If you want slack features, use slack. I've never seen anyone actually use this feature as anything more than a gimmick and I use slack professionally. (9 slacks, 500 people in each on average, active 9 hours a day).

Obviously that's anecdatum; but do you have differing experiences?

@dequis
Contributor
dequis commented Jan 12, 2017

You may not like this feature in the average traditional irc network, but remember some of us are not using the irc protocol to implement traditional irc servers. For all I care, traditional irc servers may never support or allow this. Doesn't matter to me, and it's their choice anyway.

Gateways to more featureful services exist, and those need to have standard ways to transmit all the information within the protocol.

Also, "I think it's a gimmick" or "it feels like it's not in the spirit of what i personally believe irc should be" are not technical reasons, can we not?

and the results were incompatibilities everywhere and most XMPP providers were then unable to federate or improve

Getting sorta offtopic but as someone who has dealt with XMPP significantly, it sounds like you're making this up. I can't imagine any ways in which a XEP could result in stopping servers from federating or improving. The vast majority are discoverable, completely optional, with specified fallbacks. More often than not it's specified as just another tag outside of the body that clients just ignore. What you're saying is misrepresenting extensibility in general and smells like FUD.

@dijit
dijit commented Jan 13, 2017

A friend of mine noticed this topic and gave me an example of the feature in action.

You're right that we're thinking of different use-cases, in my slack we have hundreds of people and constant communication (just like big IRC networks, including the one I run). But for smaller IRC networks/channels it can make sense, the full range is wayyyyyy too much, but a trimmed down list could be useful.

@Zarthus Zarthus referenced this pull request in ircv3/ircv3-ideas Jan 13, 2017
Open

Denote the target audience for certain specifications. #7

@MaxLeiter

I don't think ^ will end with the introduction of reactions - people don't like to take their hands off the keyboard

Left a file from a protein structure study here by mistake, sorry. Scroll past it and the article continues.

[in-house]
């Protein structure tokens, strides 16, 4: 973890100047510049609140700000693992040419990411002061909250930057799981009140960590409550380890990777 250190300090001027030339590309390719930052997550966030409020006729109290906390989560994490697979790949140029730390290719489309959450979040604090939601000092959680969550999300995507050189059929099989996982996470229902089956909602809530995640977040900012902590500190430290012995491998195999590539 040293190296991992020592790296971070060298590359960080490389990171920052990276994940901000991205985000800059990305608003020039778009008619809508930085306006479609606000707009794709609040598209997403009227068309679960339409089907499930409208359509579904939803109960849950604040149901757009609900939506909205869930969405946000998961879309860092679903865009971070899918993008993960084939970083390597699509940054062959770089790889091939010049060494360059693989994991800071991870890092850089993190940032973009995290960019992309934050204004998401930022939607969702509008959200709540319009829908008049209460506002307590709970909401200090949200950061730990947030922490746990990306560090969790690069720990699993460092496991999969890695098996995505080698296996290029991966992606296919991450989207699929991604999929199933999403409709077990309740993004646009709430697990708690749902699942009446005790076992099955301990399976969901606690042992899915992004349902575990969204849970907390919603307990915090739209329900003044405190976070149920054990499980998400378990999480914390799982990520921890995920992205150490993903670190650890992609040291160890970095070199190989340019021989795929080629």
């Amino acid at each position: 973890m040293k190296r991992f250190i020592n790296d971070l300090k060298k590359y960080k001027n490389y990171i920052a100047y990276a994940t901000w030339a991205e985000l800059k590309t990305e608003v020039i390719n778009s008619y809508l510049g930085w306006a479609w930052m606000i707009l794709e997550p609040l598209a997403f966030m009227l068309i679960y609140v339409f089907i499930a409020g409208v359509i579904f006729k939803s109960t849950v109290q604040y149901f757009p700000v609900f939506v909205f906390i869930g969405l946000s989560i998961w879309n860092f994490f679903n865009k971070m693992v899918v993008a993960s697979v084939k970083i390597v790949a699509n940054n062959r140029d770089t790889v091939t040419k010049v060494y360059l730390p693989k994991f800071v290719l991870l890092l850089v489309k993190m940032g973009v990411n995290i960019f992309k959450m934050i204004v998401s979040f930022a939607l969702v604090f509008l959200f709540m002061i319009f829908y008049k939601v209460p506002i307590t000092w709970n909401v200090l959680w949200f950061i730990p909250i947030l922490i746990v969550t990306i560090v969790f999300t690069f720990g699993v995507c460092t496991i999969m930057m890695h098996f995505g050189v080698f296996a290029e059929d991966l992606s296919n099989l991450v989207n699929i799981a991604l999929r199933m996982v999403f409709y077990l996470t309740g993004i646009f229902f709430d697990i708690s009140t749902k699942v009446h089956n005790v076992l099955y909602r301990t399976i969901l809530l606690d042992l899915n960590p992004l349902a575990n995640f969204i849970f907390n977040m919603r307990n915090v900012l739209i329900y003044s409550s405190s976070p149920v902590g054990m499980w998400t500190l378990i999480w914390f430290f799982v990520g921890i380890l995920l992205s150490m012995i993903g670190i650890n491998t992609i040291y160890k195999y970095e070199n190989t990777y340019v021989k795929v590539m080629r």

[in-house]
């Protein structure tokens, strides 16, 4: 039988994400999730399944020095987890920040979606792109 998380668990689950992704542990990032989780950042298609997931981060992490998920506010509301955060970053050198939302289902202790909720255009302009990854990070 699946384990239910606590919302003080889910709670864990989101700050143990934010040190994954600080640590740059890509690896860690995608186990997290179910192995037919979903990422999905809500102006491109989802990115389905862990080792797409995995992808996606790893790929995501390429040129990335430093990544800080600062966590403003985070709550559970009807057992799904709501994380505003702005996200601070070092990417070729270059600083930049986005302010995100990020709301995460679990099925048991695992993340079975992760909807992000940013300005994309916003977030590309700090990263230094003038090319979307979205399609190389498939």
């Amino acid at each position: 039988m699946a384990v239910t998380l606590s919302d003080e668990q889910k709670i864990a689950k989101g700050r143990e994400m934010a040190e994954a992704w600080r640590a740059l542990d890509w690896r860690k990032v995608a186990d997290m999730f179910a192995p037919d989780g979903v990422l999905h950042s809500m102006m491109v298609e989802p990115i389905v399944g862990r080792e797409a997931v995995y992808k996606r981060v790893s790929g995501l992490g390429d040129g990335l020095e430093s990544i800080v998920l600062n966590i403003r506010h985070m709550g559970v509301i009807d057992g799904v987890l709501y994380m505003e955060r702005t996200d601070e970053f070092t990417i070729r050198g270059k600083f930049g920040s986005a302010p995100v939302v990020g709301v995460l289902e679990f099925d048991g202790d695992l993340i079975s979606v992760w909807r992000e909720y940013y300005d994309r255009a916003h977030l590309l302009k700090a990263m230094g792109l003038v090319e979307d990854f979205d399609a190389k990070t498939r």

@Zarthus
Zarthus commented Jan 26, 2017 edited

I don't think anyone thought it would end ^s, that's an unrealistic expectation. The intention is just to offer a better way to do something similar.

This is totally doable without use of the mouse, too.

@LFP6
LFP6 commented Feb 13, 2017

I'm seeing some potential UX issues without any regulation of reactions.

  • Could there be some provision for having server-centralized reactions, ie so that a given server would provide a set of possible reactions, and you can only choose from those? This gets a little difficult in terms of the line between what's within the protocol and what isn't, but it could make a lot of sense for a given community to specify valid reactions for the sake of consistency.
  • What about reactions which are not text/Unicode? I'm imagining things like Slack's custom reactions. I believe Discord also has their own custom reactions that they provide. Could there be reactions as (image) URLs? Server regulation here would be particularly useful. But what if multiple clients all want to support a non-Unicode emoji, but display them with their own "styles"? Does the :emote: need to be standardized?
  • Do reaction types need to be (more) defined in order to display properly? I can think of the following possibilities:
    • Text (I assume the "lol" example falls into this example)
    • Emoticons
    • Emoji
    • (Image) URLs
    • Shorthand like :emoji:

Next thought, I'm going to go back to the start of the topic here and voice my opinion on reaction counts. After discussion in #ircv3, I can think of these situations that could be potentially problematic:

  • User comes in part way through, and the client is required to track reactions in case the user decides to scroll back in history and find the original message: Doable, but annoying since the reactions need to be kept around until something can be done with them, if ever
  • Searching allows a user to jump back to the context surrounding a post, per #292 (comment). Ditto the previous point.
  • User leaves and returns, with additional reactions added between when they left and joined (where history is kept on the client): At this point, it's not just missing context, it's wrong context. I agree with @MuffinMedic that at this point, client users will be complaining about a bug, and it makes potential usage as a voting feature pretty much worthless.